It’s Thursday and I’ve somehow taken an Uber to campus five times this week in a panicked rush.
I think I should be more ashamed of my excess – after all, I am not the sharing economy’s biggest fan and my weekly failure to go to the John Wooden Center means running late to class is my primary source of exercise – but I’m not. I’m just tired. Between editing for The Bruin, sometimes going to class and running an unending list of errands, hitting the request button hardly feels like an indulgence.
You don’t have to look far back to find similar frustration. On April 20, 2005, Viewpoint columnist David Keyes wrote about the “living hell” of having to walk everywhere on campus before offering a list of investments UCLA could make to become “the modern campus-transport capital of the world.”
On-campus transport is no longer the problem in 2015, though that’s not to say it’s gotten any easier to keep climbing hills. Instead, students need more help escaping the Westwood bubble than they do getting to class.
“We have wasted much of our college lives mindlessly walking,” Keyes writes.
His suggestions, including a zipline from Hedrick Hall to Bunche Hall and “Janss Escalators,” would have added whimsy to the slow, monotonous march students make to lecture while subtracting precious minutes spent walking from their on-campus commutes.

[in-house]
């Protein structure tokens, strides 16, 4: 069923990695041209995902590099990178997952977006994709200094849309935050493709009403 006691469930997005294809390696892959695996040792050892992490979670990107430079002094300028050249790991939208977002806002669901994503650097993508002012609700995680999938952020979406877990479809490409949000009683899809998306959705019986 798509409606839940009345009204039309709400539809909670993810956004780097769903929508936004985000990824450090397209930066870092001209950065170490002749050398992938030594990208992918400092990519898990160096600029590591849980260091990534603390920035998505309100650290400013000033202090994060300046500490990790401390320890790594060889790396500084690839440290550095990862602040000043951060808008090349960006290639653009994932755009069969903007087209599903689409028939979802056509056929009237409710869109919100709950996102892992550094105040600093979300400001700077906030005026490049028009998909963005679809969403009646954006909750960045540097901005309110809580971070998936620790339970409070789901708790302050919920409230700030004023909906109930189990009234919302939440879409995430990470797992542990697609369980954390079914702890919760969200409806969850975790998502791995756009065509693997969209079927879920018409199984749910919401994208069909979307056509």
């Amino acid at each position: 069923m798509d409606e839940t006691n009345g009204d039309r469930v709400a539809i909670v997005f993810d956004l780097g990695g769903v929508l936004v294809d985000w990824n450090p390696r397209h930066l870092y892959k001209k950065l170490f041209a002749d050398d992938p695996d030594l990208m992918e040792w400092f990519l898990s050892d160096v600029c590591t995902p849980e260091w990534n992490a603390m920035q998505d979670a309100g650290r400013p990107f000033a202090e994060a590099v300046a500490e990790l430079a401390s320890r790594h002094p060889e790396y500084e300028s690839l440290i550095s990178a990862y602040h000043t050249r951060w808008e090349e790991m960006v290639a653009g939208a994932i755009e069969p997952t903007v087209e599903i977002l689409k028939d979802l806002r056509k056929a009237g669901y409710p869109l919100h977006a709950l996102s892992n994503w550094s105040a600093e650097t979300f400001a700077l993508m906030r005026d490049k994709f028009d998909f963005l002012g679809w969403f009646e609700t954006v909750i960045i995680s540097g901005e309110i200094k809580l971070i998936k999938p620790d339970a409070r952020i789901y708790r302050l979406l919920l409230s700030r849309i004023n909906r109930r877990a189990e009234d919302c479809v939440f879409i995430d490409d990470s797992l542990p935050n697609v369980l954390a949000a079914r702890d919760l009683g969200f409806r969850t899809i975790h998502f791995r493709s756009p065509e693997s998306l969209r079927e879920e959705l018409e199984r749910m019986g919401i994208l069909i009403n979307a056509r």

Ten years later, though, and Keyes’ complaints about communal campus transport – primarily bus and van services – have been mostly addressed by UCLA Transportation. He claimed bus and van services were ineffective because of inconvenient times, inconvenient routes and poor advertising.
To be fair, the situation was bleak at the time, but in 2010, UCLA Fleet and Transit re-branded the UCLA bus service, introducing real-time updates on bus arrivals online and by phone and titling it Bruin Bus. Since then, the fleet has also added new routes and received additional funding – though unfortunately at the expense of higher-priced parking permits.
These options supplement the variety of individual choices students can make to accelerate their pace, but none of them help students access the Greater Los Angeles area. The city’s trying, though, and working on developments like extending the Purple Line to Westwood and restructuring street-planning policy to improve mobility. It’s really only a matter of time and endless bureaucracy before students can mindlessly walk through Los Angeles with the same ease they do on campus.
Until then, some students will continue to use their boards, bikes and scooters to whiz past others down Bruin Walk. They’ll even Uber or “hoverboard” to class in pursuit of some extra time – to sleep, to study, to party, to do every one of the innumerable things youth demands.
Everything, except maybe get downtown.